condition, expect the pack-mules, most of which are in good order as to flesh, but have been galled badly in packing.
I wish to call your attention to General Pleasonton's report, in order that you may perfectly understand why I call for so many cavalry horses. The report explains the case briefly. You will recollect that just before our late cavalry raid there was a review of the whole corps by His Excellency the President of the United States. It was admitted on all sides that the corps was then in fine condition. There were present for duty at that time certainly at least 10,000 horses. To-day not more than 5,000 serviceable ones can be mustered in the corps.
There has been no complaint of extraordinary marches or want of forage. What, then, has temporarily destroyed these horses? If we inflicted a proportionate loss on the enemy, he has suffered terribly.
There was too much weight carried on the cavalry horses after leaving the Rappahannock; they were not unsaddled, perhaps, and groomed at intervals, to say nothing of irregular watering and feeding, &c.
I am, very respectfully, your most obedient servant,
Brigadier General, and Chief Quartermaster Army of the Potomac.
OFFICE CHIEF QUARTERMASTER FIRST ARMY CORPS,
May 24, 1863.
Colonel R. INGALLS,
Chief Quartermaster Army of the Potomac:
COLONEL: In reply to your circular of May 22, requiring information on certain points pertaining to the recent movements, I have the honor to state that the number of baggage wagons which accompanied the First Corps was 405; the number of pack-mules was 330. The wagons were loaded with ammunition, artillery, and small-arms, officers' baggage, camp and garrison equipage, subsistence and forage, and hospital stores.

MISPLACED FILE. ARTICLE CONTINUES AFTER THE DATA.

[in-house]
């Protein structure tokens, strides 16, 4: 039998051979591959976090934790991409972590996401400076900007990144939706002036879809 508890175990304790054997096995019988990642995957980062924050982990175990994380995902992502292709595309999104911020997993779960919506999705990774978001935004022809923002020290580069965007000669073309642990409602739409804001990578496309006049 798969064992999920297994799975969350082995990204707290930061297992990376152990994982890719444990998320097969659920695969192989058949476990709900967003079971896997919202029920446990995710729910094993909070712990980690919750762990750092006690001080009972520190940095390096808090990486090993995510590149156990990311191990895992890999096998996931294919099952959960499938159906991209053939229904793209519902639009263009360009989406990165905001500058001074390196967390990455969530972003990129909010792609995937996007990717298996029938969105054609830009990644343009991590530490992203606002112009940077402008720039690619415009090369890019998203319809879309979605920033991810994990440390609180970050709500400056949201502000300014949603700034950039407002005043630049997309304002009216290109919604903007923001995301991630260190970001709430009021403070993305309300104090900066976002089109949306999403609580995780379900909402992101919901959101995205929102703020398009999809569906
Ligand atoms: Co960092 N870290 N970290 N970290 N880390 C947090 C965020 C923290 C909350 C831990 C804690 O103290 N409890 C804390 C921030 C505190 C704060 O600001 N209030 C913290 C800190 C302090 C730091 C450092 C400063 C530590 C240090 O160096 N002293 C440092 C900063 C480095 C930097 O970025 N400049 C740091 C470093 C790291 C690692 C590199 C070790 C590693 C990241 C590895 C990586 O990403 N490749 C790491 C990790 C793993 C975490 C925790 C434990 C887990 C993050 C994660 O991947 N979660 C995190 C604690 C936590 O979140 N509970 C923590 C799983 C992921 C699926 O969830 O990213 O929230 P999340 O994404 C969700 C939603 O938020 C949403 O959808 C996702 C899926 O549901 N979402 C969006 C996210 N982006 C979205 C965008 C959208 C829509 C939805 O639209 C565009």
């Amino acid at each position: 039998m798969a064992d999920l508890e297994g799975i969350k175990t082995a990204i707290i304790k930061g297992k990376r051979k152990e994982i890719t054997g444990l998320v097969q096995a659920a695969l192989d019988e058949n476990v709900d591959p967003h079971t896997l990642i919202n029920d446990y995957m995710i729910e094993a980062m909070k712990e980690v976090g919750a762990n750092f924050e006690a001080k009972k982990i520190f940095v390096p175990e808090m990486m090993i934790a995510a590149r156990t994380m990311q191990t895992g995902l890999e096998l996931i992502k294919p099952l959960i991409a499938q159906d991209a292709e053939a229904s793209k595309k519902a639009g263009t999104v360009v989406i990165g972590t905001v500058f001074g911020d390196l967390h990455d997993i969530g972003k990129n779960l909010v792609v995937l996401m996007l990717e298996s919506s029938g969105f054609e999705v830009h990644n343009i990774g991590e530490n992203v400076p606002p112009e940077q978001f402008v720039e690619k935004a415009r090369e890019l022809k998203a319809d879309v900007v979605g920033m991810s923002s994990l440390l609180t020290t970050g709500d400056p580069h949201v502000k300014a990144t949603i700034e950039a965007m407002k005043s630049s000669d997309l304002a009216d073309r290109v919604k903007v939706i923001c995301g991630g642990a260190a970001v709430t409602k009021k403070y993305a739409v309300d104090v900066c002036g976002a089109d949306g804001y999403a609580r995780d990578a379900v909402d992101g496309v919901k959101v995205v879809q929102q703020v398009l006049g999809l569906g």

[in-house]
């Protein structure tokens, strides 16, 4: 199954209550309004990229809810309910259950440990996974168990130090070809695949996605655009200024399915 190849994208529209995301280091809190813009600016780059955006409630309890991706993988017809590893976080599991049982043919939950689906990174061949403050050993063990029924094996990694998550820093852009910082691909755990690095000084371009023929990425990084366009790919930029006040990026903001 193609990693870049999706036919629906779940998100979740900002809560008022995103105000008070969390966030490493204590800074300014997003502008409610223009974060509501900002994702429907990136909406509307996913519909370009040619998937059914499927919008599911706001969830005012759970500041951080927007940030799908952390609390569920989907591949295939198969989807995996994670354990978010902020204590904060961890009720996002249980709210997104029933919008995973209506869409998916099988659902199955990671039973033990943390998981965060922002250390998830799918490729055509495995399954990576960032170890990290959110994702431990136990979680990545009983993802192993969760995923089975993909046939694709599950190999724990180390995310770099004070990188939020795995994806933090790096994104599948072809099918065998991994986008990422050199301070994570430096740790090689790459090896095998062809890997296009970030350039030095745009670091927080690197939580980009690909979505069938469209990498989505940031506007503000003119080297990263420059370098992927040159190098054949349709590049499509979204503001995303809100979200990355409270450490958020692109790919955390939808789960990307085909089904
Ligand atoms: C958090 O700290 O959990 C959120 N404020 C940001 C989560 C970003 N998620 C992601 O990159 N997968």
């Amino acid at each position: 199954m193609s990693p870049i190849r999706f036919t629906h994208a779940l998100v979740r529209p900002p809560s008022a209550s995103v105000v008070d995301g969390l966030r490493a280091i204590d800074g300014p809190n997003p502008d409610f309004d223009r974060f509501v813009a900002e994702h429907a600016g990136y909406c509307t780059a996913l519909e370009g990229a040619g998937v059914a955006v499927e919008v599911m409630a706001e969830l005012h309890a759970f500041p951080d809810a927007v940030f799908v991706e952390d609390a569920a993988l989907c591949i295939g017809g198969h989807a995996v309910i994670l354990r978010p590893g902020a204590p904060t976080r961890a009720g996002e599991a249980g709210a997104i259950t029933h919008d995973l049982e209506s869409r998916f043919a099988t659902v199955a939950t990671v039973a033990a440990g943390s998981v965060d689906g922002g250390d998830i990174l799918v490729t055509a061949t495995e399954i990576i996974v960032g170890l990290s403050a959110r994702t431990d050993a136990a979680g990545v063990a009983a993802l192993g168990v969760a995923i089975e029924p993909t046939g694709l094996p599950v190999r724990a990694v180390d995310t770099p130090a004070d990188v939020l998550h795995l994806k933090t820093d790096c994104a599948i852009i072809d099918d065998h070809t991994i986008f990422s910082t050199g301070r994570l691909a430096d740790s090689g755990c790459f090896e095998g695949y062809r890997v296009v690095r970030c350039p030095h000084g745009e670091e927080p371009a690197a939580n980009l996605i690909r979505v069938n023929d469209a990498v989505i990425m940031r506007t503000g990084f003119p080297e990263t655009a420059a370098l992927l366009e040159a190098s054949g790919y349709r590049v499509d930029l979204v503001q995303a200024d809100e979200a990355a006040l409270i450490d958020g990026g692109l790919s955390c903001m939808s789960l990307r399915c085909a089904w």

Two mules to each regiment were loaded with officers' tents and subsistence; the remainder of the mules were loaded with small-arms ammunition.
Average weight carried per wagon, in pounds, was 2,705; average weight carried per mule, in pounds, was 200; average number of days; subsistence carried in wagons, 5; average number of days' forage carried in wagons, 6; number of rounds small ammunition in wagons, 1,208,000; number of rounds small ammunition on mules, 520,000; number of days' marching rations carried per man when march commenced, 8; number of rounds of ammunition carried per man when march commenced, 60; average weight in pounds carried by each man, exclusive of musket, 40.
The amount of clothing carried per man was generally one change of underclothing, one blanket, one overcoat, in some cases one extra pair of shoes, one pieces of shelter-tent. In one division (the Third) no overcoats are reported as carried by the men.
In the Third Brigade of the First Division, composed mostly of New Jersey troops (nine-months' men), about half of their knapsacks, &c., were thrown away, as well as a large number of overcoats, about 100 haversacks, and 50 canteens. In Second Division, about 80 knapsacks and contents were thrown away. In First Division, about 80 knapsacks and contents were thrown away. In First Brigade, Third Division, 7 knapsacks and some clothing (amount not ascertained) were thrown away. In the Second Brigade of Third Division, in which it may be